Chris Shaughness

author, speaker, animal lover

Obedience,  All Articles

Obedience Training: Individual Lessons vs. Group Classes

You know how much I believe in obedience training. Training helps to forge a better bond between you and your dog and prevents behavior problems. When it’s time to begin training, you will have a decision to make. Do you take your new friend to a group class with other dogs or do you hire a professional to come to your home to work with you individually? There are benefits and disadvantages of either choice. The decision should be made based on your family structure, your budget, your time constraints and your ability to regularly expose your dog to other dogs and people. Of course, it also depends on your dog too! Do you have a new puppy or is the dog a grown rescue who may have had previous obedience training?

Group classes are a wonderful choice if your prime motive is to socialize your dog. A group class provides your dog with the opportunity to meet other dogs and people, which is so beneficial especially for a young pup. Puppies need early exposure to as many dogs, people and children as possible to ensure they do not become fearful of others as they grow up. Group classes are appropriate if you want inexpensive, basic training of commands such as ‘sit’, ‘stay’, ‘come’, and ‘heel’, or just a ‘brush up’ if your dog has already been trained. A 6 or 8-week class can cost anywhere from $110 – $150. If you wish to include your children in the training process, a group class probably is not the best choice. Most instructors allow children to attend classes, but usually no more than 1 or 2 well-behaved older children. Some instructors may allow your children to help with the training but will not have the time to work with your children individually. Also, it may be difficult for a young child to stay focused for an hour-long class.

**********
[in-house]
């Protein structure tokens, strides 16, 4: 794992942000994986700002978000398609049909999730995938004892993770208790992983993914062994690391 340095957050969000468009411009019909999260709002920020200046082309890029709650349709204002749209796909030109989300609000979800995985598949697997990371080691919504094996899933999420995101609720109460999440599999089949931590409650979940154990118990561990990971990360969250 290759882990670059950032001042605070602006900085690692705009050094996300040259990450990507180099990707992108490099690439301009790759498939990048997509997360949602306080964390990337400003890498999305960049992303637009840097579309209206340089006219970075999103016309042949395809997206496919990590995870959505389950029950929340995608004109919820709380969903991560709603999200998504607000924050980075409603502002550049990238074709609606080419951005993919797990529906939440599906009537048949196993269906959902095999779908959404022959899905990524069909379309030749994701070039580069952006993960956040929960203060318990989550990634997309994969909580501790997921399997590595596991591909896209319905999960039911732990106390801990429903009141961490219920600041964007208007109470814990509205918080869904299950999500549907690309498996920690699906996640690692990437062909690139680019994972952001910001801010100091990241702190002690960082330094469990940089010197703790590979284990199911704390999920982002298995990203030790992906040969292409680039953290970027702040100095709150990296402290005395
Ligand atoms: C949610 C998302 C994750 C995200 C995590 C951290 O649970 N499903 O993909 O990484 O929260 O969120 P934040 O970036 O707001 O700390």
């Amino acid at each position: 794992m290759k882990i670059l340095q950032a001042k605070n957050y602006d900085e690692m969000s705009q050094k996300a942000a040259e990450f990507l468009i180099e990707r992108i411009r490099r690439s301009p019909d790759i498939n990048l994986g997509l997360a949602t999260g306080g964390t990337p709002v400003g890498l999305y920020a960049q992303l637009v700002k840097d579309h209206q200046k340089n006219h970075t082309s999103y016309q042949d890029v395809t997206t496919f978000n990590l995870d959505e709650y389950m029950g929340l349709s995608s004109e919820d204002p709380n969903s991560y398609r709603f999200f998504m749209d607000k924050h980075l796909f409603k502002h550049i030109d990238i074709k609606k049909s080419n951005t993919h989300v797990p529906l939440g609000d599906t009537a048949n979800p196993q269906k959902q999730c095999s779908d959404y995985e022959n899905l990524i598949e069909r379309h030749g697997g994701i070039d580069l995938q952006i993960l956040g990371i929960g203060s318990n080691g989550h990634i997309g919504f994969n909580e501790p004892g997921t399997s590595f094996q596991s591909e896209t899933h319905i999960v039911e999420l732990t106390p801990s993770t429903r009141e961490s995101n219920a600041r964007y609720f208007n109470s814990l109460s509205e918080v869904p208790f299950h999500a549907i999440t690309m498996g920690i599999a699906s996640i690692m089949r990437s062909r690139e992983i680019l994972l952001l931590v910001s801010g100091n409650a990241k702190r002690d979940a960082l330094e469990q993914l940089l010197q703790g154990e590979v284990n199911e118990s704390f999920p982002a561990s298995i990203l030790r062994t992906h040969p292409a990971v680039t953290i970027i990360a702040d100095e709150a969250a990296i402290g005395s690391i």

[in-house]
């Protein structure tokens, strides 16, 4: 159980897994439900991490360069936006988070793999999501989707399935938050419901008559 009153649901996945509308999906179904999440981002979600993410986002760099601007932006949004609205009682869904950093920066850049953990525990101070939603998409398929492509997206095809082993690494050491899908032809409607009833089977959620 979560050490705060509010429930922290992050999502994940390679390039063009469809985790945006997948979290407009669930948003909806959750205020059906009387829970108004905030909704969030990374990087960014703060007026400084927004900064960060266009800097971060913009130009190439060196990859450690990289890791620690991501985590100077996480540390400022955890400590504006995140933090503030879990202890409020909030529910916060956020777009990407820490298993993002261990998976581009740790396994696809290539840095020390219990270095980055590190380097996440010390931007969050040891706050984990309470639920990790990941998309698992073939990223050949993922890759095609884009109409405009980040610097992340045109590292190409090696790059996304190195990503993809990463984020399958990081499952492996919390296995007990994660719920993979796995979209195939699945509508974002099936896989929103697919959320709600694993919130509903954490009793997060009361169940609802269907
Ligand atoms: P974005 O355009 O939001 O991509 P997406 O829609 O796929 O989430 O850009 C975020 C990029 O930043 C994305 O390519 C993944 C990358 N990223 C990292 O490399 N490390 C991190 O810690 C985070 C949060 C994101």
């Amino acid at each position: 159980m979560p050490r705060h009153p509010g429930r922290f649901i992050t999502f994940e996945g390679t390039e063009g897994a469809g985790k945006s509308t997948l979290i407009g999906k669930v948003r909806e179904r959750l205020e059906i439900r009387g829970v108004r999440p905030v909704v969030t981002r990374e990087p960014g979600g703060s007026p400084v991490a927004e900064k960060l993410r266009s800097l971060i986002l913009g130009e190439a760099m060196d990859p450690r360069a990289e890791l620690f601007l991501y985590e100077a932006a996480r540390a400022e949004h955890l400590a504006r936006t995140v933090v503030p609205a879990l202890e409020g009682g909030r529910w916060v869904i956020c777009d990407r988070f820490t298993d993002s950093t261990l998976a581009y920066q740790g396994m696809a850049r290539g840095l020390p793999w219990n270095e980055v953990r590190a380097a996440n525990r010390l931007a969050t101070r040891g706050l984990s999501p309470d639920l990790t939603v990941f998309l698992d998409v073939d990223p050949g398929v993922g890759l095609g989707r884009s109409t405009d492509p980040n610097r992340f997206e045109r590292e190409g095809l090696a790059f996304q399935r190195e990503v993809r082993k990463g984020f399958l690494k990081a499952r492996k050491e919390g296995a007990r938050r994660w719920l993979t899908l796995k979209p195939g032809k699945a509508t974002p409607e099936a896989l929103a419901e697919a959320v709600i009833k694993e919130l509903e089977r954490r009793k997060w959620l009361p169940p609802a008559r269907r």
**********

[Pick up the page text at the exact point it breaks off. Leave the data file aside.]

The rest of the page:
Finally, group classes are terrific if you want your dog to learn to listen to you under distraction. Group classes are rarely quiet! People are talking to their dogs, the trainer is giving directions and dogs are usually barking at each other. What better place to teach your dog to focus on you.

If you require more in-depth behavior advice, a group class might not be the best choice.

Some trainers may not possess the experience to help you with difficult behavior issues. Group classes are generally large and you probably will not receive much individual attention. Because of the potentially large class size, the pace of the class may not suit you either. Generally, each class covers only 2 commands per week. Some dogs get bored with this slow pace (and you may too!).

Private training in your home is an excellent choice if you would like the whole family involved in the training and want a good head start in learning about dog behavior. A well-qualified trainer will talk to you during the training session about tips and techniques for raising a good dog, resolving problem issues, as well as training your dog to sit, stay, come, heel, etc. In addition, private lessons take much less time than group lessons. Generally, a dog can be trained in 2 one-hour sessions, versus 6 or 8 one-hour sessions of a group class. Private lessons can be more costly, however, averaging anywhere from $150 for 2 lessons, to $500 for 4 lessons. More experienced and effective trainers will be able to train your dog in two sessions.

If you do opt for private lessons, ensure you have a way to expose your dog to other dogs, people and children as much as possible. Take your dog out for regular walks around the neighborhood or to local dog parks for a fun romp with friends.

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